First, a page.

We started about twelve minutes early, which means we can finish early unless there are no other questions.
[transcriber’s note: sound quality poor at this point]
Audience member: I just wanted to say that we should remember that the Attorney General of the United States had private clients well into the nineteenth century, as did all of the lower attorneys in the government, and, Jed, I don’t know if you know this or not, but Section 35 of the Judiciary Act of 1789 contemplated in its original form giving the appointment of the Attorney General to the Supreme Court, and at the last minute, it was taken away and given to the President and Congress. And then very shortly thereafter—and you need people to go and research about this. There are no graduate students doing these things, which is always my plea.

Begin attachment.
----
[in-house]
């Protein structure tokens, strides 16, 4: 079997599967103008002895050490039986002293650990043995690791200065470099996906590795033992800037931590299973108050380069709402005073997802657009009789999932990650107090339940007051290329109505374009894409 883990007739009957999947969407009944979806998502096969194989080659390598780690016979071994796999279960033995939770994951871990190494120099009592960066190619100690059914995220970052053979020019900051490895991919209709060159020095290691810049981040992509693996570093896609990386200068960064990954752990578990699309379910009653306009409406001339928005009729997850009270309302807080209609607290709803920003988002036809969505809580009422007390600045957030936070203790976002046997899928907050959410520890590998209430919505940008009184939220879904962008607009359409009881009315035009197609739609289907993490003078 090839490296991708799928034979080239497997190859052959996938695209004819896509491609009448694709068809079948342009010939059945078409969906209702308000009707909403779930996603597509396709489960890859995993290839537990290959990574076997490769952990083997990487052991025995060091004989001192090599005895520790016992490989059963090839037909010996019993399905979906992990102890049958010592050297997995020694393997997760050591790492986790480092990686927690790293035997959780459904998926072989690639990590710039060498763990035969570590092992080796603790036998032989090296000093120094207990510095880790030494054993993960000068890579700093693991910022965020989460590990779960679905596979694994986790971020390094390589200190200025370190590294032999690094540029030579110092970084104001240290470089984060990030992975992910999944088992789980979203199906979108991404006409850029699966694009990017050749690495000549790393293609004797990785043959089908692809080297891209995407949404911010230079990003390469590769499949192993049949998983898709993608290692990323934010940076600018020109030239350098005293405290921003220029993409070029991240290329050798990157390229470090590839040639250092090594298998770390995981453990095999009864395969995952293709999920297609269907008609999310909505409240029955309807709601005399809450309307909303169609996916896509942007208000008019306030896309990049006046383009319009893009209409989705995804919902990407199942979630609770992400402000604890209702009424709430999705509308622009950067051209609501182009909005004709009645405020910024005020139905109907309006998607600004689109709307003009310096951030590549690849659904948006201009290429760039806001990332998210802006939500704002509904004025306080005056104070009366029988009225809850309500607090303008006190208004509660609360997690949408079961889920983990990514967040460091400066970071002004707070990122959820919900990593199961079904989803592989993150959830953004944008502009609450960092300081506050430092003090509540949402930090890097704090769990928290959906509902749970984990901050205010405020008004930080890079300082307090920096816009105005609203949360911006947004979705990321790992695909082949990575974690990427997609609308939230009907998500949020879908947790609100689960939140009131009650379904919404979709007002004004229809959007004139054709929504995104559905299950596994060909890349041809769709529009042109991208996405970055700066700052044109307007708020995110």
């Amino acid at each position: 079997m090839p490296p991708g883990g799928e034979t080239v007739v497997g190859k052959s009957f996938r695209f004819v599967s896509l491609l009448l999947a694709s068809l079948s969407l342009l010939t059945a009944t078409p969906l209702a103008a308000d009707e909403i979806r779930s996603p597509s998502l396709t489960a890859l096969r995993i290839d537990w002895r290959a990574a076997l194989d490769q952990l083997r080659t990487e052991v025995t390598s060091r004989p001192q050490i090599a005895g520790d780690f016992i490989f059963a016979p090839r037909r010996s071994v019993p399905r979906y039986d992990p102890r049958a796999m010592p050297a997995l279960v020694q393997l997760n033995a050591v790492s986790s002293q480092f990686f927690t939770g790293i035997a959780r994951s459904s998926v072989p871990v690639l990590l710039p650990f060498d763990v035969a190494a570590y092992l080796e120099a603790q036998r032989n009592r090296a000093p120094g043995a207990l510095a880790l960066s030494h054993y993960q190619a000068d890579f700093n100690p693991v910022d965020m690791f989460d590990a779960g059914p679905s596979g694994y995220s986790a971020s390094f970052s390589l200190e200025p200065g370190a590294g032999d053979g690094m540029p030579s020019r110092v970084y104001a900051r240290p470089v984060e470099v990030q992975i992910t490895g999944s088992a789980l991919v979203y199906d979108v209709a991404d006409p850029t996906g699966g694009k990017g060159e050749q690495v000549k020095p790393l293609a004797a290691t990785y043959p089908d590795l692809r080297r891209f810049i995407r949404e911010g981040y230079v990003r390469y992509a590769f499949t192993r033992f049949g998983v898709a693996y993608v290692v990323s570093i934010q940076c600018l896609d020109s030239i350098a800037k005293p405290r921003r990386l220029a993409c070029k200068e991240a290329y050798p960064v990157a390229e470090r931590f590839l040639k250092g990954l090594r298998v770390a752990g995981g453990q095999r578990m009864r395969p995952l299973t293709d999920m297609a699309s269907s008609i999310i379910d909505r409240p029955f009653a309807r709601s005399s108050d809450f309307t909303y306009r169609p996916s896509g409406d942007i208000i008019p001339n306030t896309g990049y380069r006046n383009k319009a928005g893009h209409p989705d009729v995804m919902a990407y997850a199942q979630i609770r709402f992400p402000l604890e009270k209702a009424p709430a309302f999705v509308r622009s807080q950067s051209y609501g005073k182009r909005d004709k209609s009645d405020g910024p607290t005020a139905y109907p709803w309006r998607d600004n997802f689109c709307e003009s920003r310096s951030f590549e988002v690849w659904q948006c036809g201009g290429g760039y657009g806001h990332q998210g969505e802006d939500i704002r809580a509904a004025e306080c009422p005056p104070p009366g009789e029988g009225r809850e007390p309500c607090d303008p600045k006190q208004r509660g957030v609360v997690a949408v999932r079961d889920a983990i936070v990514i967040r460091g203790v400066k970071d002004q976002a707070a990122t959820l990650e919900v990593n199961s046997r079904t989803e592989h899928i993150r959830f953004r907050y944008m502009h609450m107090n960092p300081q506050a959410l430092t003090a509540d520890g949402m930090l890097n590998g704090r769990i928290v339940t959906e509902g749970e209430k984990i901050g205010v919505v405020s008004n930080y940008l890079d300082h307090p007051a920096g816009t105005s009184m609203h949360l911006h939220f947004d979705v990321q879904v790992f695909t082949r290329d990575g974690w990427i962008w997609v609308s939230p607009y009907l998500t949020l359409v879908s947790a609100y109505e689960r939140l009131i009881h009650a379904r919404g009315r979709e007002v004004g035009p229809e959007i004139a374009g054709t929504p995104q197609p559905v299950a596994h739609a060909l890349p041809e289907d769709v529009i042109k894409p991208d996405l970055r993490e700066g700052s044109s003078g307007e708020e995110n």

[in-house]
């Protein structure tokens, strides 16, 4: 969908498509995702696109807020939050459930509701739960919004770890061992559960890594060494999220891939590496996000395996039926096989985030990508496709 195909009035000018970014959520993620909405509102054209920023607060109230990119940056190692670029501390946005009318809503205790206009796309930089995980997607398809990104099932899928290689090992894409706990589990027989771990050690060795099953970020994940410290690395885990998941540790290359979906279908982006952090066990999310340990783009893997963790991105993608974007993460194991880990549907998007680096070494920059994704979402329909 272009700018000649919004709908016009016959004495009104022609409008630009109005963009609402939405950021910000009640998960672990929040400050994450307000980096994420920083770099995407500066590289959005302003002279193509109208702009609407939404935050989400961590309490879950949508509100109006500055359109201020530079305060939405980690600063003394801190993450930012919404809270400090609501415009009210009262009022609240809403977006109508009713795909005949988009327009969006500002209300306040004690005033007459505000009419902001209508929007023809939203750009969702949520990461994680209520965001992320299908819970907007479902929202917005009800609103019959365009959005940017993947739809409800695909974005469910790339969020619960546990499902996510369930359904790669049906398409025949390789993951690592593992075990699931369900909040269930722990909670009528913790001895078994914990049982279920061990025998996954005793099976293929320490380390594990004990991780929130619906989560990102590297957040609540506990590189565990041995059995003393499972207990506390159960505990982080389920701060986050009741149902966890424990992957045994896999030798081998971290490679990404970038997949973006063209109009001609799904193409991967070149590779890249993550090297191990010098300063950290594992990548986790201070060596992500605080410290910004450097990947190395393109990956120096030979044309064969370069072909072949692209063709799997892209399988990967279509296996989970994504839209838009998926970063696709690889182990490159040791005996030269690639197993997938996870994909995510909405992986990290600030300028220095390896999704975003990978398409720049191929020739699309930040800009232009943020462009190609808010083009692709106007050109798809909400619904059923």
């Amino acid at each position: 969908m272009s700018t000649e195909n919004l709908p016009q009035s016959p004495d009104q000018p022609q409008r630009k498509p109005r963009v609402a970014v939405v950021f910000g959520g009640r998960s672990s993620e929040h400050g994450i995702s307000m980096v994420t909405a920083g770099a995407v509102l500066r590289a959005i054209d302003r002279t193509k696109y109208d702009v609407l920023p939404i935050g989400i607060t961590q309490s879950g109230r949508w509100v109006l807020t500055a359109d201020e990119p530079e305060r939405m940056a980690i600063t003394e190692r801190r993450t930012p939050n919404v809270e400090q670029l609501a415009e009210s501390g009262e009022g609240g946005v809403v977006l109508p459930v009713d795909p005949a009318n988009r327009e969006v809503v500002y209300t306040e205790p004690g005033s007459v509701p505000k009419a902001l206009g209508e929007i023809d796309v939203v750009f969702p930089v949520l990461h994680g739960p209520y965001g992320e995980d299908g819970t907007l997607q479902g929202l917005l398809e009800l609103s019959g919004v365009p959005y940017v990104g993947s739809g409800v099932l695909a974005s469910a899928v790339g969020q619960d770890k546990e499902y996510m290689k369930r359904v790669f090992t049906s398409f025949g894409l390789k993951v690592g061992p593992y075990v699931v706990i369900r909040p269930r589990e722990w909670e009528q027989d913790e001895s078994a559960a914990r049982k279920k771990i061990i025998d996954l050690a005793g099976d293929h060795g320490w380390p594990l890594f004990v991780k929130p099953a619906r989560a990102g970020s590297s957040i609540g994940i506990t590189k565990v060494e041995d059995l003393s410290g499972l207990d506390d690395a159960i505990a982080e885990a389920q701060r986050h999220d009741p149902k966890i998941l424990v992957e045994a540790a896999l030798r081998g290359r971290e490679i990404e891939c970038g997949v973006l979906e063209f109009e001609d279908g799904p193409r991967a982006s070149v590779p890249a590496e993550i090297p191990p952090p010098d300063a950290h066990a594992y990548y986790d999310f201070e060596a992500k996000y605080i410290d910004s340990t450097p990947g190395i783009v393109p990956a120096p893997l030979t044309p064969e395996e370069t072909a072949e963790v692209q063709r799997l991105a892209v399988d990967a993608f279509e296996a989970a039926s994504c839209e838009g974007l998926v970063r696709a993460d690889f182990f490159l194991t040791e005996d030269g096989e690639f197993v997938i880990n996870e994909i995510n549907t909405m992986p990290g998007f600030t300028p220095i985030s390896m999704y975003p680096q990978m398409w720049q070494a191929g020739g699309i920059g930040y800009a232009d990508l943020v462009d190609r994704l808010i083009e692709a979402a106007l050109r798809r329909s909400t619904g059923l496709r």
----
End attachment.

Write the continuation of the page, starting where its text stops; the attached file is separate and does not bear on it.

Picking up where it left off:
In 1792, a very important question before the court in [unclear]’s case, which [unclear] got completely wrong, the question that the court was contemplating was can the Attorney General of the United States come into the Supreme Court and ask for [unclear] without the provision of the President. Okay, that [unclear] immediately under the President, and we need to remember that that was done in the 1790s and find out why originally U.S. attorneys [unclear] and the Attorney General, Edmund Randolph, fought to have them put [unclear], but he was the Justice Department, and he fought to have control of the U.S. attorney. So it’s all very [unclear]. I don’t know the answer. We need more graduate students to do that.
Audience member: I’m a practicing attorney, so my question to the panel, to what extent does the way that you imagine, conceptualize, and write about the legal profession affect the way practicing lawyers feel about the practice of law?